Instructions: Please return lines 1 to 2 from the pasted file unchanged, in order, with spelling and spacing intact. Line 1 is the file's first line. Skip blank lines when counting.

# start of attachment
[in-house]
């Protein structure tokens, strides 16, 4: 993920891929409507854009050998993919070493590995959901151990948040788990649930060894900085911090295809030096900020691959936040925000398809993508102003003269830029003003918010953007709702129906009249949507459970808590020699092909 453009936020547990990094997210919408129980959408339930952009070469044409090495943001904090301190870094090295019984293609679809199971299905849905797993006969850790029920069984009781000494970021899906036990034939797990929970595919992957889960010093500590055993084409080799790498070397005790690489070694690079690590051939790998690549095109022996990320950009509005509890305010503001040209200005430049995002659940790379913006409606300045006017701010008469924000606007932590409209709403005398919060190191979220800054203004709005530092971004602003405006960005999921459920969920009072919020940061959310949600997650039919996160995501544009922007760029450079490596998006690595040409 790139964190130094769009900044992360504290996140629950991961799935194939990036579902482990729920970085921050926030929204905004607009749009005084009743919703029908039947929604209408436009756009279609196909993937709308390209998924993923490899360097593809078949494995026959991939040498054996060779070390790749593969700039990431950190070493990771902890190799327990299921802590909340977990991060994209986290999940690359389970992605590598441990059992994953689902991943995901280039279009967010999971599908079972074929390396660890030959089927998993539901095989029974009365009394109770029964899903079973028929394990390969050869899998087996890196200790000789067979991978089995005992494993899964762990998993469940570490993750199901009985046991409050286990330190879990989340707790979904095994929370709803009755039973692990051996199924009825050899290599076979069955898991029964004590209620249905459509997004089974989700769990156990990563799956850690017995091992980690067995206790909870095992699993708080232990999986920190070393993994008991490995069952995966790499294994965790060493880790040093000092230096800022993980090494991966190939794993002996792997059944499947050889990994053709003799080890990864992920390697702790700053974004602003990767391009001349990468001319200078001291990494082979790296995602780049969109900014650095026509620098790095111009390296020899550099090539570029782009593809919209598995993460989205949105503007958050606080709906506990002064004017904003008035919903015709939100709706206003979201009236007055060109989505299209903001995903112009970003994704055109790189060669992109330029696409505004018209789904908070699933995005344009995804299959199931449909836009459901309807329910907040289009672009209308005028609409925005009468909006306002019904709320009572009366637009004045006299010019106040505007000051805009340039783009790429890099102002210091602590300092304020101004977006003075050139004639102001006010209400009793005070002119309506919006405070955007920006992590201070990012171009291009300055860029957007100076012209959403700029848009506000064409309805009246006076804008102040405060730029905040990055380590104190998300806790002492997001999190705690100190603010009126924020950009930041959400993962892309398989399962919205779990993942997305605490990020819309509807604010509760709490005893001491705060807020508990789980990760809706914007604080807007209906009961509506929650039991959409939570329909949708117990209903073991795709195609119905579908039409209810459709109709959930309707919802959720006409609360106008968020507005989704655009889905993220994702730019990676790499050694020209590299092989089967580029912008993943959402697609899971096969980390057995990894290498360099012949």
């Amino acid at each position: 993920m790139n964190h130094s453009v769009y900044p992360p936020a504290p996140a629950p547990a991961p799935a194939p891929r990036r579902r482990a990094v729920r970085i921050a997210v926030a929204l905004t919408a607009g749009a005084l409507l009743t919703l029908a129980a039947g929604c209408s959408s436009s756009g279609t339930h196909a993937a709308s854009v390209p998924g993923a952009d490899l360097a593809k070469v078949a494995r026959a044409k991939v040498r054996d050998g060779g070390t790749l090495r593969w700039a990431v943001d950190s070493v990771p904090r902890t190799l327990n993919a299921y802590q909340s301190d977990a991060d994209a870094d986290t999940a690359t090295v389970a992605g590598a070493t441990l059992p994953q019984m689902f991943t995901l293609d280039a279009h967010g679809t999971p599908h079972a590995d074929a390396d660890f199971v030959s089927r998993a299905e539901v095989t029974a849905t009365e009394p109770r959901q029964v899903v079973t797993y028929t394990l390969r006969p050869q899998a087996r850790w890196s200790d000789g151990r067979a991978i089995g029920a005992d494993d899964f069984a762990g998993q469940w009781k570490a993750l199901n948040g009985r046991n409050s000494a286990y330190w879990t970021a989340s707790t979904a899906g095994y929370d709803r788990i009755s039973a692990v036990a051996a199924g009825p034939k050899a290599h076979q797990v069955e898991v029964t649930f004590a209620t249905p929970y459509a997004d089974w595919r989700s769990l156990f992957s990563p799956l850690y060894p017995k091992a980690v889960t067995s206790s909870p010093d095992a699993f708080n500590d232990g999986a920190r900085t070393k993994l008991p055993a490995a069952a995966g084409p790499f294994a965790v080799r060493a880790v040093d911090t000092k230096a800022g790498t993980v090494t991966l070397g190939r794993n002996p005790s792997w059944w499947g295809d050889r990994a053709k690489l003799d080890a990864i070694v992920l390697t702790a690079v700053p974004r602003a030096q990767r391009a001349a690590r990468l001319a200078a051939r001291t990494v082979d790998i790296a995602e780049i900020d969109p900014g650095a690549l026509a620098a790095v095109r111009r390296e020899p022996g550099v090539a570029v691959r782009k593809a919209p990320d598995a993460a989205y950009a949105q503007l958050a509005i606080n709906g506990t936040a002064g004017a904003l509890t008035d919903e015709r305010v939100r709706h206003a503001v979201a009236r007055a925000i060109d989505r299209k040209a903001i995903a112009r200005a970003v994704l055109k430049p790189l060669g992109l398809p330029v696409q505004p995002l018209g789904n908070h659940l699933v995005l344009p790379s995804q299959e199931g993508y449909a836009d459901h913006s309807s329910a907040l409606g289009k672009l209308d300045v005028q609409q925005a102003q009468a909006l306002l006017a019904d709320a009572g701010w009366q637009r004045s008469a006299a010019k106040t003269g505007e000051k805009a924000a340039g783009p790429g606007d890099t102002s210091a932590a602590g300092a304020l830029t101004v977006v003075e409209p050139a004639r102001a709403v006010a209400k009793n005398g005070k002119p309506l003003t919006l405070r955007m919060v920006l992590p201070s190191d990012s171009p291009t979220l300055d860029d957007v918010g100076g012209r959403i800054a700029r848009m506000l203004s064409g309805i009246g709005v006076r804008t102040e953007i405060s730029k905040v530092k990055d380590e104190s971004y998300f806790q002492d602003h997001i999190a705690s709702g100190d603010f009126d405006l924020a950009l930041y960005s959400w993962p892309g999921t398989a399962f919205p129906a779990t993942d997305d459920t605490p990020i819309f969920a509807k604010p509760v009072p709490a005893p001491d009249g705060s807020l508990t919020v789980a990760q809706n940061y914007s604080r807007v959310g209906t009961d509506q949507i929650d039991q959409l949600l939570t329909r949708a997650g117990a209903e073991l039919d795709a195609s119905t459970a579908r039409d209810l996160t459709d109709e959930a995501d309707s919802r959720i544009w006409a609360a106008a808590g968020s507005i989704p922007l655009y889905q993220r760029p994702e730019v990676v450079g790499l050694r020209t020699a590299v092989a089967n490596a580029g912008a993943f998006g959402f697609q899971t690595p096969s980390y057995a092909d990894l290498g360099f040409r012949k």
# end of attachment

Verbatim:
[in-house]
């Protein structure tokens, strides 16, 4: 993920891929409507854009050998993919070493590995959901151990948040788990649930060894900085911090295809030096900020691959936040925000398809993508102003003269830029003003918010953007709702129906009249949507459970808590020699092909 453009936020547990990094997210919408129980959408339930952009070469044409090495943001904090301190870094090295019984293609679809199971299905849905797993006969850790029920069984009781000494970021899906036990034939797990929970595919992957889960010093500590055993084409080799790498070397005790690489070694690079690590051939790998690549095109022996990320950009509005509890305010503001040209200005430049995002659940790379913006409606300045006017701010008469924000606007932590409209709403005398919060190191979220800054203004709005530092971004602003405006960005999921459920969920009072919020940061959310949600997650039919996160995501544009922007760029450079490596998006690595040409 790139964190130094769009900044992360504290996140629950991961799935194939990036579902482990729920970085921050926030929204905004607009749009005084009743919703029908039947929604209408436009756009279609196909993937709308390209998924993923490899360097593809078949494995026959991939040498054996060779070390790749593969700039990431950190070493990771902890190799327990299921802590909340977990991060994209986290999940690359389970992605590598441990059992994953689902991943995901280039279009967010999971599908079972074929390396660890030959089927998993539901095989029974009365009394109770029964899903079973028929394990390969050869899998087996890196200790000789067979991978089995005992494993899964762990998993469940570490993750199901009985046991409050286990330190879990989340707790979904095994929370709803009755039973692990051996199924009825050899290599076979069955898991029964004590209620249905459509997004089974989700769990156990990563799956850690017995091992980690067995206790909870095992699993708080232990999986920190070393993994008991490995069952995966790499294994965790060493880790040093000092230096800022993980090494991966190939794993002996792997059944499947050889990994053709003799080890990864992920390697702790700053974004602003990767391009001349990468001319200078001291990494082979790296995602780049969109900014650095026509620098790095111009390296020899550099090539570029782009593809919209598995993460989205949105503007958050606080709906506990002064004017904003008035919903015709939100709706206003979201009236007055060109989505299209903001995903112009970003994704055109790189060669992109330029696409505004018209789904908070699933995005344009995804299959199931449909836009459901309807329910907040289009672009209308005028609409925005009468909006306002019904709320009572009366637009004045006299010019106040505007000051805009340039783009790429890099102002210091602590300092304020101004977006003075050139004639102001006010209400009793005070002119309506919006405070955007920006992590201070990012171009291009300055860029957007100076012209959403700029848009506000064409309805009246006076804008102040405060730029905040990055380590104190998300806790002492997001999190705690100190603010009126924020950009930041959400993962892309398989399962919205779990993942997305605490990020819309509807604010509760709490005893001491705060807020508990789980990760809706914007604080807007209906009961509506929650039991959409939570329909949708117990209903073991795709195609119905579908039409209810459709109709959930309707919802959720006409609360106008968020507005989704655009889905993220994702730019990676790499050694020209590299092989089967580029912008993943959402697609899971096969980390057995990894290498360099012949």